Kia and Fujitsu have partnered to develop a concept police highway patrol vehicle with critical information system integrated into the in-car infotainment system.

Kia and Fujitsu have partnered to develop an in-car infotainment system that allows the removal of surplus bolt-on systems in police-ready vehicles. Four police forces around Australia have already selected the Kia Stinger for highway patrol duties.

So, what is it? If you’ve ever looked inside a highway patrol vehicle it’s chock full of screens and information systems. So, Fujitsu with a number of other technology developers worked with Kia to develop a “software-based platform that links disparate technologies, reducing the cost of installation and de-installation, while providing a cleaner and safer cabin for law enforcement officers and others who work from their car,” Kia said.

The idea is that all the existing equipment and cabling fitted to highway patrol vehicles can be removed with all of the information systems integrated into the on-board infotainment system. “The car’s existing Infotainment screen, which is shared across the Kia range, is programmed to present information and execute emergency response controls,” Kia said.

concept police highway patrol vehicle

Ian Hamer, Principal Architect at Fujitsu Australia, said, “To build each highway patrol police car requires multiple tenders from numerous individual suppliers for each piece of equipment, from the car itself to Mobile Data Terminal (MDT), number plate recognition technology, In-Car-Video (ICV) and radar. Fujitsu’s enhanced vehicle ecosystem integrates individual components, simplifying the installation and removal of vehicle equipment and bringing greater agility and efficiency to the police force.”

Fujitsu’s solution will remove up to seven existing logins by embedding biometrics into the gearstick, a natural position for the palm when starting a car. Fujitsu’s Palm Secure secures sensitive information, while three single-feature action buttons on the front of the gearstick control emergency lights and sirens, enhancing the safety of officers who are no longer required to take their eyes off the road to operate a complex control pad.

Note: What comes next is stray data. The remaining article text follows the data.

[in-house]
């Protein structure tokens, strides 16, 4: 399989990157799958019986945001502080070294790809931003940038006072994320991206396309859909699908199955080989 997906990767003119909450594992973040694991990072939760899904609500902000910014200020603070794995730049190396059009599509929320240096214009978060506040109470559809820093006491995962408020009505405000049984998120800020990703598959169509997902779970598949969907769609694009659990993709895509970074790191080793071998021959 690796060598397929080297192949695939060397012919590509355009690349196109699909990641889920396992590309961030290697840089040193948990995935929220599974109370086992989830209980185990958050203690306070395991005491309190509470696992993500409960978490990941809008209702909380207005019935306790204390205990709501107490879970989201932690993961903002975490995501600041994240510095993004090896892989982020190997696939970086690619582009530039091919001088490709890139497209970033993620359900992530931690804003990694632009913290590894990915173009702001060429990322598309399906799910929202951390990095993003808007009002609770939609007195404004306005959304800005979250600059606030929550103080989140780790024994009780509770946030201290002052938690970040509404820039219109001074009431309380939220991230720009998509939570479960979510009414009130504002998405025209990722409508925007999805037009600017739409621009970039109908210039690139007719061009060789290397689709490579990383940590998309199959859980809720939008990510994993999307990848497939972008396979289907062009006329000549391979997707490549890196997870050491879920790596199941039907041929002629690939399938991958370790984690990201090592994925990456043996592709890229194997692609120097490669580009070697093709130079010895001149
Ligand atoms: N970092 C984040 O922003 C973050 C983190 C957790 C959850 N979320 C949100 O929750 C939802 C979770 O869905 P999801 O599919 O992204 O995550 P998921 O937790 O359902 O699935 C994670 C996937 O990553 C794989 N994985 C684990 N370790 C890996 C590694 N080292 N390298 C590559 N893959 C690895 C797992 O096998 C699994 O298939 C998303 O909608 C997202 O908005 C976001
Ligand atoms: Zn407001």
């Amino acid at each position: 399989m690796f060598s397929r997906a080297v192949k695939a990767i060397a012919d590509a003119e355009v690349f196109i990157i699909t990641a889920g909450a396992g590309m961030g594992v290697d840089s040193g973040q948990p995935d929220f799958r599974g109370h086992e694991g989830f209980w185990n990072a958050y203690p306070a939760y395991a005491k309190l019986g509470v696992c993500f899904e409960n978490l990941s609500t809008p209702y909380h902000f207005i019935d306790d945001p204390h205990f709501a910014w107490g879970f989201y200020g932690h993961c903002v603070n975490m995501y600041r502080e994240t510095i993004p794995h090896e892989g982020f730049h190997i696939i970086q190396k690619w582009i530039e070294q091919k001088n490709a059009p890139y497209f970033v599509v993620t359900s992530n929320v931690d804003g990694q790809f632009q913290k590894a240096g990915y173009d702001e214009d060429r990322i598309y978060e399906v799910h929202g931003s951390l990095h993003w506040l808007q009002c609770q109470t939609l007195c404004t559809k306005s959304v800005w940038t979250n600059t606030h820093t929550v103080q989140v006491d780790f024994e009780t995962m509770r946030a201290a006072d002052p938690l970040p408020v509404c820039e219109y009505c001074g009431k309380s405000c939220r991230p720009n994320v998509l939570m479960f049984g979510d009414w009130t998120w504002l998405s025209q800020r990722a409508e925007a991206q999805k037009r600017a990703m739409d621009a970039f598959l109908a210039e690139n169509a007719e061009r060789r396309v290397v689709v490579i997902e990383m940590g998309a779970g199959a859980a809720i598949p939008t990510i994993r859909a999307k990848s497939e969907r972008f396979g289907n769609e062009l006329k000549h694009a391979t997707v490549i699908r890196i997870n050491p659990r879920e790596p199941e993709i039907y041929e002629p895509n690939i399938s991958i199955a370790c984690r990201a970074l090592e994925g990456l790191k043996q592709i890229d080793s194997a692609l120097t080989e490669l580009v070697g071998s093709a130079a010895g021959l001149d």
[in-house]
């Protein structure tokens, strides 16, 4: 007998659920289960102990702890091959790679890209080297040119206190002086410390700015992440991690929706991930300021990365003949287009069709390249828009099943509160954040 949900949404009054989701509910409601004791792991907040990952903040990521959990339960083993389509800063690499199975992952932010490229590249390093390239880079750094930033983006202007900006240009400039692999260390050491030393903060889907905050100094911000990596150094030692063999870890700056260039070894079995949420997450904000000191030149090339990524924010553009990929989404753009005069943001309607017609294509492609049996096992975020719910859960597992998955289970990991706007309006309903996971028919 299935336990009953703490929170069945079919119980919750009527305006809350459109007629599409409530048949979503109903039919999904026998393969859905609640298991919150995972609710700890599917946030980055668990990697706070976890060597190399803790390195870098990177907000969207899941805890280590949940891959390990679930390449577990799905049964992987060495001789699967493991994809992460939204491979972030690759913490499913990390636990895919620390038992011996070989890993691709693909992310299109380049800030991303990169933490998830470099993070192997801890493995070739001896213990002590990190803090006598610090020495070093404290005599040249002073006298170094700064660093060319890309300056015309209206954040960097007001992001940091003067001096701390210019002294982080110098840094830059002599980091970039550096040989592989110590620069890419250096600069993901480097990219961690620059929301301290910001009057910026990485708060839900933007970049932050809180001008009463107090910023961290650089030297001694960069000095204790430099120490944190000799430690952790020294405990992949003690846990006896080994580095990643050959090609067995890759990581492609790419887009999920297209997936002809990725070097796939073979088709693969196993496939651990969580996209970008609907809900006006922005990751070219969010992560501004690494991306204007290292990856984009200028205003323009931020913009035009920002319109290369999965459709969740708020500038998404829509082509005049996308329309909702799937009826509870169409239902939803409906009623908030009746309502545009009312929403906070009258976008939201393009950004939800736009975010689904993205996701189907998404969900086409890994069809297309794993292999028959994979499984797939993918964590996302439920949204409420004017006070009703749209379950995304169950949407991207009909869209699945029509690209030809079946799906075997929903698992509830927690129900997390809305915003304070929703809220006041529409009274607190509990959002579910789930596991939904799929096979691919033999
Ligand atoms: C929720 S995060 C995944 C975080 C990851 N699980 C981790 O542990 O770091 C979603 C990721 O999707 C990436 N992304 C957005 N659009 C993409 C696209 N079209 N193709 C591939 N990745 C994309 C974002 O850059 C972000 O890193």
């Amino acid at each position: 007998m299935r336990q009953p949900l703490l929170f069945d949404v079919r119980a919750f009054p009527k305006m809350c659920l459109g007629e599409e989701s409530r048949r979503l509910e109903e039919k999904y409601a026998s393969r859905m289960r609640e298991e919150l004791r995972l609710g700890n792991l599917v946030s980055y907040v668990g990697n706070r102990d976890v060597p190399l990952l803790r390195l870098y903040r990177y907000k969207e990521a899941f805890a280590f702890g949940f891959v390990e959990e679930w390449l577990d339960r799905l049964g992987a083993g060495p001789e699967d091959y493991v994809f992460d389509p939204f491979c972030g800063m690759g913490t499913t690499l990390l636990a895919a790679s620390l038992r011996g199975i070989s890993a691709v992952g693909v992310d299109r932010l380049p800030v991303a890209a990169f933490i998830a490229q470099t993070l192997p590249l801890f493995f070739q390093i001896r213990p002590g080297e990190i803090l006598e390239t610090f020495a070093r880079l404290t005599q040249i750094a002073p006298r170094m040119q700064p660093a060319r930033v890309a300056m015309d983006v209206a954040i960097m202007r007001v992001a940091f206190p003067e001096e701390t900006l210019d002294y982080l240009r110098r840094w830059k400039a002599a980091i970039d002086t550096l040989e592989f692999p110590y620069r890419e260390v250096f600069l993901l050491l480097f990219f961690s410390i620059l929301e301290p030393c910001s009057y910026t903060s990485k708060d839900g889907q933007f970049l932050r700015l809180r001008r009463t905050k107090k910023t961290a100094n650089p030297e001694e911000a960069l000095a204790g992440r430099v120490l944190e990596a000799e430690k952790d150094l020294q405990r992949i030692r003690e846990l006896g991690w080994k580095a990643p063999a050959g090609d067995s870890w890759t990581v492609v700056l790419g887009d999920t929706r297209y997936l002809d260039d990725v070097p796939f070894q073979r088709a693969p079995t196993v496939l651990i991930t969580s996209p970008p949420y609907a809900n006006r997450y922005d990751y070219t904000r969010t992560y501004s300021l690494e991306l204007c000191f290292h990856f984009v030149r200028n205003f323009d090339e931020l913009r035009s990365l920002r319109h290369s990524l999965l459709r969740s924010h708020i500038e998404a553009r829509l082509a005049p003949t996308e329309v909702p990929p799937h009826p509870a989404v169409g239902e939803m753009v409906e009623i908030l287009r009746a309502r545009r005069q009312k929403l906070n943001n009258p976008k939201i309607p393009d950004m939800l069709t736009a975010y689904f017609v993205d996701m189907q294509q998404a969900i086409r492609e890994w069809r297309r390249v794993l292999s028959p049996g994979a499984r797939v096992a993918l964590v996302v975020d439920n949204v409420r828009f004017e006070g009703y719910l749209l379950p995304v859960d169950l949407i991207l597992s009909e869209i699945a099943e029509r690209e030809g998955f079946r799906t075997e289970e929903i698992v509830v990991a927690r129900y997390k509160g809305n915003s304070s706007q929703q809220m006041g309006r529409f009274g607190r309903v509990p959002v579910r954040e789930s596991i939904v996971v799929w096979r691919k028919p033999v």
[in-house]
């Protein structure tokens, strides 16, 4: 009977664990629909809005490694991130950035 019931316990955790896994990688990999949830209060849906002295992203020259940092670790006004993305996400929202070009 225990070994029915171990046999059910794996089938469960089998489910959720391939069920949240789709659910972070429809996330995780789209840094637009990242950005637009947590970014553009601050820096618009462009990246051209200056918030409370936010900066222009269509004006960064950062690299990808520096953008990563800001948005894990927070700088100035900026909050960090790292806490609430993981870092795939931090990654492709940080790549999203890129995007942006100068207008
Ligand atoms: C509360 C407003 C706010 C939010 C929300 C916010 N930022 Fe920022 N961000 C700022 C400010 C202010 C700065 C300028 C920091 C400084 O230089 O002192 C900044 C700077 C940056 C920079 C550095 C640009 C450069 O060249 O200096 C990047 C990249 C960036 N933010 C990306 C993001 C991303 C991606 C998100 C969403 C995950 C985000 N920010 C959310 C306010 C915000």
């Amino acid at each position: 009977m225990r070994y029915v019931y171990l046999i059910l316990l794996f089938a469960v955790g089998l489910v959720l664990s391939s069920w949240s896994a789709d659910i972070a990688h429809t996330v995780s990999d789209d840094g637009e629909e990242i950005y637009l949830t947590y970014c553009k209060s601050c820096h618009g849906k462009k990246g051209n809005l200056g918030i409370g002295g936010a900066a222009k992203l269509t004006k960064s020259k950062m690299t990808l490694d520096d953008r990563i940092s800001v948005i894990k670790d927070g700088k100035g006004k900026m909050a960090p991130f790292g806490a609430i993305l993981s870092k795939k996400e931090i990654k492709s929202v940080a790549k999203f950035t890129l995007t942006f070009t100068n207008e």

concept police highway patrol vehicle

“Fujitsu’s goal was to develop a car that looked like a regular vehicle rather than a highly-modified police car. By integrating systems into the inbuilt systems in the vehicle, we were able to remove excess bracketry inside the cabin,” Ian Hamer said.

“Working closely with emergency warning systems specialist Whelen Engineering, the team designed a new modular configuration of the lightbar that will result in a less invasive installation using one umbilical cord instead of nine separate cables.

“As a result, cameras placed in the lightbar are at the optimum height to record video evidence. This umbilical cord will then be mated to the KIA’s core wiring loom for simplicity of installation.”

Fujitsu will also integrate the radar into the car’s existing head-up display, removing the dash mounted control box and “irritating doppler tone produced when using the radar”.

The next phase of the development, will see artificial intelligence capabilities added giving the vehicle the ability to detect a target car’s colour and manufacturer using on-board cameras, allowing it to “recognise stolen cars in a busy carpark and traffic. The technology will be able to detect if an offender has drawn a weapon and automatically send duress signals”.

Chris Forbes, National Fleet Manager, KIA Motors Australia, said, “We identified the amount of systems redundancy within the current vehicle fit-out and were excited to work with Fujitsu to push for a higher degree of integration of law enforcement systems within the Stinger. By reducing the amount of physical technology within the car, the vehicle can be modified or serviced by any Kia dealer in Australia, reducing the time previously spent servicing vehicles at specialised facilities.”


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